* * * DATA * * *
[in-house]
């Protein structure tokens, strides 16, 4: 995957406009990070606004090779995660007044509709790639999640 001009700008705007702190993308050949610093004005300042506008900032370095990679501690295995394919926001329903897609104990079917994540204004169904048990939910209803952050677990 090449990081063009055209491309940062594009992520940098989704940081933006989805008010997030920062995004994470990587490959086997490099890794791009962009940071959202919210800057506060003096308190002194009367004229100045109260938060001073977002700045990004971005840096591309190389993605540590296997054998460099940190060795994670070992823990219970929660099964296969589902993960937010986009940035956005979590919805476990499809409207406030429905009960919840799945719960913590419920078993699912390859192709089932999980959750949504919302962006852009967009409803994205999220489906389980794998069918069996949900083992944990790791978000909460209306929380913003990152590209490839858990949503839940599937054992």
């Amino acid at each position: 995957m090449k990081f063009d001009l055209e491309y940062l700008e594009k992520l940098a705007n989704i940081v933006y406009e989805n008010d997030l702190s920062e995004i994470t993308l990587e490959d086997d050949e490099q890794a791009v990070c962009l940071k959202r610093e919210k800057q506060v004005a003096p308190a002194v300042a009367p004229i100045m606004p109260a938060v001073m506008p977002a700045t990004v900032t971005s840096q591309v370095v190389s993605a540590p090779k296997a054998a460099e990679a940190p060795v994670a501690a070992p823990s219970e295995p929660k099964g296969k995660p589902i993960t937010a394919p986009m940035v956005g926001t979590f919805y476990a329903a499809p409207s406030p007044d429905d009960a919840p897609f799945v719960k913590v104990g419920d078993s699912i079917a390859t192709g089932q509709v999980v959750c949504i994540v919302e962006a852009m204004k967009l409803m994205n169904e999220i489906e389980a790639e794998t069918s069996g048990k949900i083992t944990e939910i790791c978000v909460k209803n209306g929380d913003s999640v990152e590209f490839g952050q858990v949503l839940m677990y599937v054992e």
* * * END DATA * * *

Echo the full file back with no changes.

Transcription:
[in-house]
């Protein structure tokens, strides 16, 4: 995957406009990070606004090779995660007044509709790639999640 001009700008705007702190993308050949610093004005300042506008900032370095990679501690295995394919926001329903897609104990079917994540204004169904048990939910209803952050677990 090449990081063009055209491309940062594009992520940098989704940081933006989805008010997030920062995004994470990587490959086997490099890794791009962009940071959202919210800057506060003096308190002194009367004229100045109260938060001073977002700045990004971005840096591309190389993605540590296997054998460099940190060795994670070992823990219970929660099964296969589902993960937010986009940035956005979590919805476990499809409207406030429905009960919840799945719960913590419920078993699912390859192709089932999980959750949504919302962006852009967009409803994205999220489906389980794998069918069996949900083992944990790791978000909460209306929380913003990152590209490839858990949503839940599937054992």
């Amino acid at each position: 995957m090449k990081f063009d001009l055209e491309y940062l700008e594009k992520l940098a705007n989704i940081v933006y406009e989805n008010d997030l702190s920062e995004i994470t993308l990587e490959d086997d050949e490099q890794a791009v990070c962009l940071k959202r610093e919210k800057q506060v004005a003096p308190a002194v300042a009367p004229i100045m606004p109260a938060v001073m506008p977002a700045t990004v900032t971005s840096q591309v370095v190389s993605a540590p090779k296997a054998a460099e990679a940190p060795v994670a501690a070992p823990s219970e295995p929660k099964g296969k995660p589902i993960t937010a394919p986009m940035v956005g926001t979590f919805y476990a329903a499809p409207s406030p007044d429905d009960a919840p897609f799945v719960k913590v104990g419920d078993s699912i079917a390859t192709g089932q509709v999980v959750c949504i994540v919302e962006a852009m204004k967009l409803m994205n169904e999220i489906e389980a790639e794998t069918s069996g048990k949900i083992t944990e939910i790791c978000v909460k209803n209306g929380d913003s999640v990152e590209f490839g952050q858990v949503l839940m677990y599937v054992e």